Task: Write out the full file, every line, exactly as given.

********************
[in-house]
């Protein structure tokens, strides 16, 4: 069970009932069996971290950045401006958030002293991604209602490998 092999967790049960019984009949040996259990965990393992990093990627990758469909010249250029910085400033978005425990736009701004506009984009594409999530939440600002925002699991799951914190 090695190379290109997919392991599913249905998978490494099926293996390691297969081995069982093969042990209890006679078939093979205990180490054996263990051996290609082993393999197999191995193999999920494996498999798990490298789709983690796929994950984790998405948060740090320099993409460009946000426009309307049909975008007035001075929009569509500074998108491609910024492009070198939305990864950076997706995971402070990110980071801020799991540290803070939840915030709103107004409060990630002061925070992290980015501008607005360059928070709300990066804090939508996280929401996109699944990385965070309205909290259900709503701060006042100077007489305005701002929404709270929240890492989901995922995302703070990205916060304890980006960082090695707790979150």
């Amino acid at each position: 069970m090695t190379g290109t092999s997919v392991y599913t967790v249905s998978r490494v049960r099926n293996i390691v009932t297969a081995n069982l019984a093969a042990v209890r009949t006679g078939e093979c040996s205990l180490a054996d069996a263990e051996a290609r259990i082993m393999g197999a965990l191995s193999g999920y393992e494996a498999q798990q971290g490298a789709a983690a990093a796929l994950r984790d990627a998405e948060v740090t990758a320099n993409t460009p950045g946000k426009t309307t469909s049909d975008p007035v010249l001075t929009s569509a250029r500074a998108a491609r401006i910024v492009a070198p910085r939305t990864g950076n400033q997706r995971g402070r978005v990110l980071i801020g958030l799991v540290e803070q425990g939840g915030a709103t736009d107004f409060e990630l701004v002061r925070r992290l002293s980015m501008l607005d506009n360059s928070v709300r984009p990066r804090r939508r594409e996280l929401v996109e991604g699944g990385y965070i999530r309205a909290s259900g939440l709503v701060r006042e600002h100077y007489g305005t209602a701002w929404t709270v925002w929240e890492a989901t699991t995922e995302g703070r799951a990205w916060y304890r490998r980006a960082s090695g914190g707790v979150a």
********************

[in-house]
């Protein structure tokens, strides 16, 4: 069970009932069996971290950045401006958030002293991604209602490998 092999967790049960019984009949040996259990965990393992990093990627990758469909010249250029910085400033978005425990736009701004506009984009594409999530939440600002925002699991799951914190 090695190379290109997919392991599913249905998978490494099926293996390691297969081995069982093969042990209890006679078939093979205990180490054996263990051996290609082993393999197999191995193999999920494996498999798990490298789709983690796929994950984790998405948060740090320099993409460009946000426009309307049909975008007035001075929009569509500074998108491609910024492009070198939305990864950076997706995971402070990110980071801020799991540290803070939840915030709103107004409060990630002061925070992290980015501008607005360059928070709300990066804090939508996280929401996109699944990385965070309205909290259900709503701060006042100077007489305005701002929404709270929240890492989901995922995302703070990205916060304890980006960082090695707790979150």
């Amino acid at each position: 069970m090695t190379g290109t092999s997919v392991y599913t967790v249905s998978r490494v049960r099926n293996i390691v009932t297969a081995n069982l019984a093969a042990v209890r009949t006679g078939e093979c040996s205990l180490a054996d069996a263990e051996a290609r259990i082993m393999g197999a965990l191995s193999g999920y393992e494996a498999q798990q971290g490298a789709a983690a990093a796929l994950r984790d990627a998405e948060v740090t990758a320099n993409t460009p950045g946000k426009t309307t469909s049909d975008p007035v010249l001075t929009s569509a250029r500074a998108a491609r401006i910024v492009a070198p910085r939305t990864g950076n400033q997706r995971g402070r978005v990110l980071i801020g958030l799991v540290e803070q425990g939840g915030a709103t736009d107004f409060e990630l701004v002061r925070r992290l002293s980015m501008l607005d506009n360059s928070v709300r984009p990066r804090r939508r594409e996280l929401v996109e991604g699944g990385y965070i999530r309205a909290s259900g939440l709503v701060r006042e600002h100077y007489g305005t209602a701002w929404t709270v925002w929240e890492a989901t699991t995922e995302g703070r799951a990205w916060y304890r490998r980006a960082s090695g914190g707790v979150a």